7.9 ± 0.96
21.5 ± 2.67*
23.66 ± 2.65*
22.1 ± 3.57*
21.64 ± 2.46*
Plasma insulin (ng/ml)
2.29 ± 0.446
0.53 ± 0.077*
0.63 ± 0.125*
0.50 ± 0.061*
0.59 ± 0.116*
After 4 weeks of treatment
419.7 ± 12.25
286.6 ± 14.61*
281.3 ± 17.44*
284.2 ± 12.45*
284.7 ± 16.66*
Blood pressure (mmHg)
103.6 ± 6.40
104.9 ± 6.14
102.3 ± 6.23
107.9 ± 5.41
104.5 ± 6.47
Blood glucose (mg/dL)
8.2 ± 0.94
22.3 ± 2.19*
21.4 ± 1.67*
22.8 ± 2.28*
22.7 ± 1.93*
Plasma insulin (ng/ml)
2.42 ± 0.466
0.51 ± 0.093*
0.58 ± 0.109*
0.50 ± 0.075*
0.56 ± 0.134*
KOR expression was increased in thoracic aortas of DM rats
KOR activation improved vasoconstrictive function of thoracic aortas in DM rats
KOR activation improved vasodilative function of thoracic aortas in DM rats
Vasodilative function was determined by isometric tension recordings with addition of ACh (10−9-10−4 mol/L) or SNP (10−9-10−4). Concentration-response curves (Figure 2C) for ACh revealed that DM led to lower vasodilatory potency, which was significantly improved with U50,488H treatment. In contrast, nor-BNI administration further aggravated the vasodilative abnormalities of diabetic rats. However, we also found that U50,488H administration could not restore the vasodilative function to the normal level. There were no statistically significant differences in relaxation induced by SNP administration among all five groups (Figure 2D). Taken together, all these data indicated that KOR activation by U50,488H could improve the vasodilative function in DM endothelium-dependently.
KOR activation protected thoracic aortal ultrastructure in DM rats
KOR activation reduced serum levels of NO and ANG II in DM rats
KOR activation suppressed DM-induced inflammatory response through NF-кB inhibition
It is reported that inhibition of the transcription factor NF-кB is important in mediating anti-inflammatory activity. Therefore, Western blot was performed to investigate NF-кB nuclear translocation. The results showed that nuclear translocation of p65 protein induced by DM was markedly attenuated by U50,488H treatment, while nor-BNI treatment increased nuclear translocation of p65 protein (Figure 5D).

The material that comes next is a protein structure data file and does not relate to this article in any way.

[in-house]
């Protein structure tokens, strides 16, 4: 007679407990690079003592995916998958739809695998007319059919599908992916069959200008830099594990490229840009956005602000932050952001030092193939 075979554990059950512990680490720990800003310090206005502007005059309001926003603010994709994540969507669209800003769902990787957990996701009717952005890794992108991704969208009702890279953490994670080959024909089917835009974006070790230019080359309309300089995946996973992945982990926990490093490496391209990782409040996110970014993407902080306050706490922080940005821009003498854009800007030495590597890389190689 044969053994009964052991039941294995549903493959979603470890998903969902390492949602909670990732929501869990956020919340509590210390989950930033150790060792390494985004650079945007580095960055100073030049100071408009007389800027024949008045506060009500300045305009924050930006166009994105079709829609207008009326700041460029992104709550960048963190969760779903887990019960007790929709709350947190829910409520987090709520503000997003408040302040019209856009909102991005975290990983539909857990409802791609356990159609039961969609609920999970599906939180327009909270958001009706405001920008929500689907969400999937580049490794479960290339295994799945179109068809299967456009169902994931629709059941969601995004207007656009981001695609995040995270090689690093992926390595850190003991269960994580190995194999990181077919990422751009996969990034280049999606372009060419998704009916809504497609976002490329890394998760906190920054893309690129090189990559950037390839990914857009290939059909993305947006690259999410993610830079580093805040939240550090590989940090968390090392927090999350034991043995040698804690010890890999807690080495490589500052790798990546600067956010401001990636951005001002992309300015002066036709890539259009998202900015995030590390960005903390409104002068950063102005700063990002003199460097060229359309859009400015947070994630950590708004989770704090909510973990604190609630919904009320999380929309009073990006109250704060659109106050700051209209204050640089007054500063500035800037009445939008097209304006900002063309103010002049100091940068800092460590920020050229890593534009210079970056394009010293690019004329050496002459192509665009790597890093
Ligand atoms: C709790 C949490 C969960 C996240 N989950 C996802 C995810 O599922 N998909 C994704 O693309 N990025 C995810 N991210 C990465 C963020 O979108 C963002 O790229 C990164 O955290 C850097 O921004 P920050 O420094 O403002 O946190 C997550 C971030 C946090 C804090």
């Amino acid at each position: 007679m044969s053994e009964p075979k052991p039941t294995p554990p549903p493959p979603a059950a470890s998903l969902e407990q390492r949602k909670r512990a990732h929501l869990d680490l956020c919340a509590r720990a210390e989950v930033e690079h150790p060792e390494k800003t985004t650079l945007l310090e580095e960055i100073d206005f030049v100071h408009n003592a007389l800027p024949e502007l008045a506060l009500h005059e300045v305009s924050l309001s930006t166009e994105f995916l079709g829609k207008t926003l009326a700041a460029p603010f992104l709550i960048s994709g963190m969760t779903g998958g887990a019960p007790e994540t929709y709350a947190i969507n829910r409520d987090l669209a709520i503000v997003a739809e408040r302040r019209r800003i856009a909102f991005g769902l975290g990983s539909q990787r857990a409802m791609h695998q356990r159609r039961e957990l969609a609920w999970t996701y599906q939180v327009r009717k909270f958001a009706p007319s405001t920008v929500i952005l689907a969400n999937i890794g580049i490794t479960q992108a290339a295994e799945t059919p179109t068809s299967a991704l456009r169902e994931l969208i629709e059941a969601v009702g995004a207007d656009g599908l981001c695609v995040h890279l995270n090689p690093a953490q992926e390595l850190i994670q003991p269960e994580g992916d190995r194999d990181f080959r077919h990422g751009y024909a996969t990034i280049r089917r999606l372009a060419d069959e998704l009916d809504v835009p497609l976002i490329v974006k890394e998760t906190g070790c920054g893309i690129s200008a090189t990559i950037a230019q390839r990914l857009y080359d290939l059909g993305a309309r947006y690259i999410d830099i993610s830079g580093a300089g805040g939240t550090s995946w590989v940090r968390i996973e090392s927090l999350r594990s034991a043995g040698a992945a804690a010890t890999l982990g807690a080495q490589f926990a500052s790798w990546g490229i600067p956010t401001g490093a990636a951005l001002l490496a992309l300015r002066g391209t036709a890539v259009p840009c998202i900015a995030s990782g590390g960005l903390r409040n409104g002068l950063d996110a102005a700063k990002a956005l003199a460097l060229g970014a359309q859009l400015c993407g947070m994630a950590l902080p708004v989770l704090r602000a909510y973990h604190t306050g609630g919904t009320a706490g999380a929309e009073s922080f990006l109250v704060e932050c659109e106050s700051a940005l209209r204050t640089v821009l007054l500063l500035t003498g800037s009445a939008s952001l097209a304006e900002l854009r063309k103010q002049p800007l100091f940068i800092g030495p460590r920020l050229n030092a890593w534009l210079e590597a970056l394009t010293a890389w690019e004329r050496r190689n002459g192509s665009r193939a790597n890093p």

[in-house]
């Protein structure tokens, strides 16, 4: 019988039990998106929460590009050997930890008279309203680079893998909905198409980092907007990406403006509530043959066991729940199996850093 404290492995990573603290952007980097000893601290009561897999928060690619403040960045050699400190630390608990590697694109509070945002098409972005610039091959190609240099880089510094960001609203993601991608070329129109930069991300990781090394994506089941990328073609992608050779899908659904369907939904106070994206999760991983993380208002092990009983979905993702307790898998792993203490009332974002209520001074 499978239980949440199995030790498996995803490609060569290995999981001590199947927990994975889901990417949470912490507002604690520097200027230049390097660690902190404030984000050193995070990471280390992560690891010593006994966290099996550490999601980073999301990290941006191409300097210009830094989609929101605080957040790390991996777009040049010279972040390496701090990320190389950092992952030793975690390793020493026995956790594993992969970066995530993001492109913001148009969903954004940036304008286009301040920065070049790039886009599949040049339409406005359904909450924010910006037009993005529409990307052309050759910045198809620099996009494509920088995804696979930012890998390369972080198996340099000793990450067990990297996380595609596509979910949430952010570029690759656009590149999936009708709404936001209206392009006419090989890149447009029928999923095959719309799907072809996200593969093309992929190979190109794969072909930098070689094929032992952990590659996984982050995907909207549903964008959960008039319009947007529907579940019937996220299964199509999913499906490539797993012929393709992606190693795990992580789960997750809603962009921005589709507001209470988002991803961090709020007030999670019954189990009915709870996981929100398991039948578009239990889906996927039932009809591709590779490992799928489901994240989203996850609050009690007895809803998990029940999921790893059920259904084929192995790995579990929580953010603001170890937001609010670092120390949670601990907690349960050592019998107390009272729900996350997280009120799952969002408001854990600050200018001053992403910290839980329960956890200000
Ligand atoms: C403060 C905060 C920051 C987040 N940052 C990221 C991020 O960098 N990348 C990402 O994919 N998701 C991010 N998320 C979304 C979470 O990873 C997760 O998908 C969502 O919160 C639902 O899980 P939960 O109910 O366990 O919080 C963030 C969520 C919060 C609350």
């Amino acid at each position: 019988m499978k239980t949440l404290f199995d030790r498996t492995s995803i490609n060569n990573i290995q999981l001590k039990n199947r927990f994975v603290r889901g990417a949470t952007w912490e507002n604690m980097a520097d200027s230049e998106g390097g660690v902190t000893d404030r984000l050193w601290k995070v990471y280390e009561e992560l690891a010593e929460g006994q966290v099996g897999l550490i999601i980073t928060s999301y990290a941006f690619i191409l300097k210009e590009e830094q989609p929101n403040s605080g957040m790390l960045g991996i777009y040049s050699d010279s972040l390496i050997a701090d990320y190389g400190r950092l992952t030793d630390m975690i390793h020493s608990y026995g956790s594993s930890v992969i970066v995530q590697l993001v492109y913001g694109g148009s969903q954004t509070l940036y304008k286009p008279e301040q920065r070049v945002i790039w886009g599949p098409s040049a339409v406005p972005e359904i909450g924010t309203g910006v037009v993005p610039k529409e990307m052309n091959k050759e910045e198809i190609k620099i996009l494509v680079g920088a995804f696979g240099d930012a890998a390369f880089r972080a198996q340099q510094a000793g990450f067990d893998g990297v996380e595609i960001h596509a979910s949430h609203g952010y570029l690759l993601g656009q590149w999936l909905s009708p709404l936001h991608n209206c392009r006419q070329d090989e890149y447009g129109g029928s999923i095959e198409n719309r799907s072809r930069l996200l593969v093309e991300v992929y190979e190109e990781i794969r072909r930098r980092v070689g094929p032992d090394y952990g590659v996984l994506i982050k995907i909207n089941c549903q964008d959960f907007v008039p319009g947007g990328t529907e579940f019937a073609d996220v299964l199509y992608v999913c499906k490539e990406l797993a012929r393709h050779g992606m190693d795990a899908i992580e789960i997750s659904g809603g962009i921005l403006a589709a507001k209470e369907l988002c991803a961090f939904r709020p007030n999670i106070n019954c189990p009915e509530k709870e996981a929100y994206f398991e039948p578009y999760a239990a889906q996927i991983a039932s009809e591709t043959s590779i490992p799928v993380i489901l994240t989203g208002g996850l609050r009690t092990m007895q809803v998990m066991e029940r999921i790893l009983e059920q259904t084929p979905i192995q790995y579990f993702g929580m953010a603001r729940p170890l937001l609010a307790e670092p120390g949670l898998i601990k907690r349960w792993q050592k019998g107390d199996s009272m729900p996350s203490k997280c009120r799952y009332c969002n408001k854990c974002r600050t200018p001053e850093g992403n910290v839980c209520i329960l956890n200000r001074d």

It is reported patients with DM show two- to four-fold more cardiovascular events compared with patients without DM . It has been proposed that the reason for the increased incidence may be closely related to vascular dysfunction. Vascular dysfunction in DM is evident from impaired vasodilative response, endothelial cells dysfunction, dysregulated cytokine secretion, and hemodynamic disorder . An effective way to treat diabetic vascular dysfunction is critical. In this study, we investigated whether activation of KOR by U50,488H could improve vascular dysfunction in diabetic rats.
There are two main types of diabetes: insulin-dependent DM (type 1) and non-insulin-dependent DM (type 2). Type 1 DM is strongly associated with autoimmunity, while type 2 DM is strongly associated with obesity and insulin resistance. STZ-induced DM offers a very cost effective and expeditious technique for DM research. STZ also offers the additional benefit of being able to select specific traits of interest, which can be important for specific experimental design . In this study, the DM model was induced by intraperitoneal injection of STZ (35 mg/kg) for 3 days, which is useful to examine the beneficial effects of U50,488H against high glucose-induced vascular dysfunction in vivo, and could be devoid of potential confounding effects of obesity (type 2 DM) or autoimmunity (type 1 DM) [38,39].